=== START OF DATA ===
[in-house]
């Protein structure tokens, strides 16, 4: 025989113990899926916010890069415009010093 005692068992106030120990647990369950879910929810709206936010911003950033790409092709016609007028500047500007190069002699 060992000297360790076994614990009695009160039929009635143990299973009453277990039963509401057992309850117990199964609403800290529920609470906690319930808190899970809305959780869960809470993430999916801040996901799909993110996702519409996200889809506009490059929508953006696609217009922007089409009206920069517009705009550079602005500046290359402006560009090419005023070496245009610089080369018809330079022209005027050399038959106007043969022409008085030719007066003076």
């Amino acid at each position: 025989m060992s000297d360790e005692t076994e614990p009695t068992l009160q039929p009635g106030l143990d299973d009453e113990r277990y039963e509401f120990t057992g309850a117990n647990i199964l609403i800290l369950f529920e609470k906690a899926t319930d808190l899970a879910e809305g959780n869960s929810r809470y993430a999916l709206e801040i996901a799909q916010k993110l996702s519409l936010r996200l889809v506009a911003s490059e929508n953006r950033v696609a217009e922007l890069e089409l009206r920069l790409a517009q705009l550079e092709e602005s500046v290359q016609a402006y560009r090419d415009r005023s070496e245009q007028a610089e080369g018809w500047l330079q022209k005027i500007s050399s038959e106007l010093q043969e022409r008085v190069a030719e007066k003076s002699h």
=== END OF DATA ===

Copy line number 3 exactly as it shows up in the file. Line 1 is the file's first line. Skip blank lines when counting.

């Amino acid at each position: 025989m060992s000297d360790e005692t076994e614990p009695t068992l009160q039929p009635g106030l143990d299973d009453e113990r277990y039963e509401f120990t057992g309850a117990n647990i199964l609403i800290l369950f529920e609470k906690a899926t319930d808190l899970a879910e809305g959780n869960s929810r809470y993430a999916l709206e801040i996901a799909q916010k993110l996702s519409l936010r996200l889809v506009a911003s490059e929508n953006r950033v696609a217009e922007l890069e089409l009206r920069l790409a517009q705009l550079e092709e602005s500046v290359q016609a402006y560009r090419d415009r005023s070496e245009q007028a610089e080369g018809w500047l330079q022209k005027i500007s050399s038959e106007l010093q043969e022409r008085v190069a030719e007066k003076s002699h």